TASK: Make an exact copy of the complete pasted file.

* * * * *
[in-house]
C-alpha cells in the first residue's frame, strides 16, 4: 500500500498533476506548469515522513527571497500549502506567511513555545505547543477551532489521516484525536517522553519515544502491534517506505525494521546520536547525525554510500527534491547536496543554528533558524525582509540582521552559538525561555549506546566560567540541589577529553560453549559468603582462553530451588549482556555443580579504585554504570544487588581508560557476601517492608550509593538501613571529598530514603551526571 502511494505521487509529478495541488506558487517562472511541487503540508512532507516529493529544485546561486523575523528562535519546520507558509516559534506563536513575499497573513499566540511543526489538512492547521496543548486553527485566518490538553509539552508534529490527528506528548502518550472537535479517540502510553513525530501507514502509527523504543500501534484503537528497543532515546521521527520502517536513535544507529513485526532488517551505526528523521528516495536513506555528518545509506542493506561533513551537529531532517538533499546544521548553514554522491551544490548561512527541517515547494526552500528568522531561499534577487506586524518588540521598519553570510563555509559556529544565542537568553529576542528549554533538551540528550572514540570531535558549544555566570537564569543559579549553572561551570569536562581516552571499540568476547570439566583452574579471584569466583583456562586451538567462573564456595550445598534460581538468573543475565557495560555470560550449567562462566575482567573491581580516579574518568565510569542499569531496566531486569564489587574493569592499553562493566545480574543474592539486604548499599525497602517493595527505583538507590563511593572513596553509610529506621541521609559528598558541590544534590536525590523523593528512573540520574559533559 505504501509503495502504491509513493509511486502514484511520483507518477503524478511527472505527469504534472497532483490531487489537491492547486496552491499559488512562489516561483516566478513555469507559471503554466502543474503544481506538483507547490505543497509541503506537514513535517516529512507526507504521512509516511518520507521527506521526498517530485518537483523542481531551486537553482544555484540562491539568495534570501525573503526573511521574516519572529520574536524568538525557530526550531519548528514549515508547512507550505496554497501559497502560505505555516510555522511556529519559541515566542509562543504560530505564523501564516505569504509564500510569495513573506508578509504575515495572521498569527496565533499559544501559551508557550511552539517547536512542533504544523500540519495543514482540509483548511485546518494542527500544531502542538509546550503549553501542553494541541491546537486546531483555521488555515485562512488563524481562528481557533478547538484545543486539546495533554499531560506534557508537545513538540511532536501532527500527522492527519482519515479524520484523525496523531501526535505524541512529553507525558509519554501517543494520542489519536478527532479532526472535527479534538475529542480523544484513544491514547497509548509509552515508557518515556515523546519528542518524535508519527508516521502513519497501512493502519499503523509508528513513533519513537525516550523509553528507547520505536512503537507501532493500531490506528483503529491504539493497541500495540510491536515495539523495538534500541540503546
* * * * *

[in-house]
C-alpha cells in the first residue's frame, strides 16, 4: 500500500498533476506548469515522513527571497500549502506567511513555545505547543477551532489521516484525536517522553519515544502491534517506505525494521546520536547525525554510500527534491547536496543554528533558524525582509540582521552559538525561555549506546566560567540541589577529553560453549559468603582462553530451588549482556555443580579504585554504570544487588581508560557476601517492608550509593538501613571529598530514603551526571 502511494505521487509529478495541488506558487517562472511541487503540508512532507516529493529544485546561486523575523528562535519546520507558509516559534506563536513575499497573513499566540511543526489538512492547521496543548486553527485566518490538553509539552508534529490527528506528548502518550472537535479517540502510553513525530501507514502509527523504543500501534484503537528497543532515546521521527520502517536513535544507529513485526532488517551505526528523521528516495536513506555528518545509506542493506561533513551537529531532517538533499546544521548553514554522491551544490548561512527541517515547494526552500528568522531561499534577487506586524518588540521598519553570510563555509559556529544565542537568553529576542528549554533538551540528550572514540570531535558549544555566570537564569543559579549553572561551570569536562581516552571499540568476547570439566583452574579471584569466583583456562586451538567462573564456595550445598534460581538468573543475565557495560555470560550449567562462566575482567573491581580516579574518568565510569542499569531496566531486569564489587574493569592499553562493566545480574543474592539486604548499599525497602517493595527505583538507590563511593572513596553509610529506621541521609559528598558541590544534590536525590523523593528512573540520574559533559 505504501509503495502504491509513493509511486502514484511520483507518477503524478511527472505527469504534472497532483490531487489537491492547486496552491499559488512562489516561483516566478513555469507559471503554466502543474503544481506538483507547490505543497509541503506537514513535517516529512507526507504521512509516511518520507521527506521526498517530485518537483523542481531551486537553482544555484540562491539568495534570501525573503526573511521574516519572529520574536524568538525557530526550531519548528514549515508547512507550505496554497501559497502560505505555516510555522511556529519559541515566542509562543504560530505564523501564516505569504509564500510569495513573506508578509504575515495572521498569527496565533499559544501559551508557550511552539517547536512542533504544523500540519495543514482540509483548511485546518494542527500544531502542538509546550503549553501542553494541541491546537486546531483555521488555515485562512488563524481562528481557533478547538484545543486539546495533554499531560506534557508537545513538540511532536501532527500527522492527519482519515479524520484523525496523531501526535505524541512529553507525558509519554501517543494520542489519536478527532479532526472535527479534538475529542480523544484513544491514547497509548509509552515508557518515556515523546519528542518524535508519527508516521502513519497501512493502519499503523509508528513513533519513537525516550523509553528507547520505536512503537507501532493500531490506528483503529491504539493497541500495540510491536515495539523495538534500541540503546